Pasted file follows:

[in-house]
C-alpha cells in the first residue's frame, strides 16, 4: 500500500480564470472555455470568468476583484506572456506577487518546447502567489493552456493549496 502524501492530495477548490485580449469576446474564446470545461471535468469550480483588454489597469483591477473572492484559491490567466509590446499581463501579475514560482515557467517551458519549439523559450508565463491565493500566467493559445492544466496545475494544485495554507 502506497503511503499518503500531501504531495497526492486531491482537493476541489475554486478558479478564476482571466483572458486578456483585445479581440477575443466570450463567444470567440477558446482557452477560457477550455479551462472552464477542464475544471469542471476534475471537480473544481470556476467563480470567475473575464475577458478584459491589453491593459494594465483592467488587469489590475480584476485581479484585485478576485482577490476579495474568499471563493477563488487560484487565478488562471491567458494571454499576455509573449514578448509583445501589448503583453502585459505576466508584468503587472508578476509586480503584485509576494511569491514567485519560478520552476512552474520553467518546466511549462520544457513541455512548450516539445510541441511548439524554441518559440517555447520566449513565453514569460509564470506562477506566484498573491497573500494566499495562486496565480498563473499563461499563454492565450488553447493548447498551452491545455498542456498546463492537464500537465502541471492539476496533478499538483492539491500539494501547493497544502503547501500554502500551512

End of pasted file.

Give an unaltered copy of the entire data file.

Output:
[in-house]
C-alpha cells in the first residue's frame, strides 16, 4: 500500500480564470472555455470568468476583484506572456506577487518546447502567489493552456493549496 502524501492530495477548490485580449469576446474564446470545461471535468469550480483588454489597469483591477473572492484559491490567466509590446499581463501579475514560482515557467517551458519549439523559450508565463491565493500566467493559445492544466496545475494544485495554507 502506497503511503499518503500531501504531495497526492486531491482537493476541489475554486478558479478564476482571466483572458486578456483585445479581440477575443466570450463567444470567440477558446482557452477560457477550455479551462472552464477542464475544471469542471476534475471537480473544481470556476467563480470567475473575464475577458478584459491589453491593459494594465483592467488587469489590475480584476485581479484585485478576485482577490476579495474568499471563493477563488487560484487565478488562471491567458494571454499576455509573449514578448509583445501589448503583453502585459505576466508584468503587472508578476509586480503584485509576494511569491514567485519560478520552476512552474520553467518546466511549462520544457513541455512548450516539445510541441511548439524554441518559440517555447520566449513565453514569460509564470506562477506566484498573491497573500494566499495562486496565480498563473499563461499563454492565450488553447493548447498551452491545455498542456498546463492537464500537465502541471492539476496533478499538483492539491500539494501547493497544502503547501500554502500551512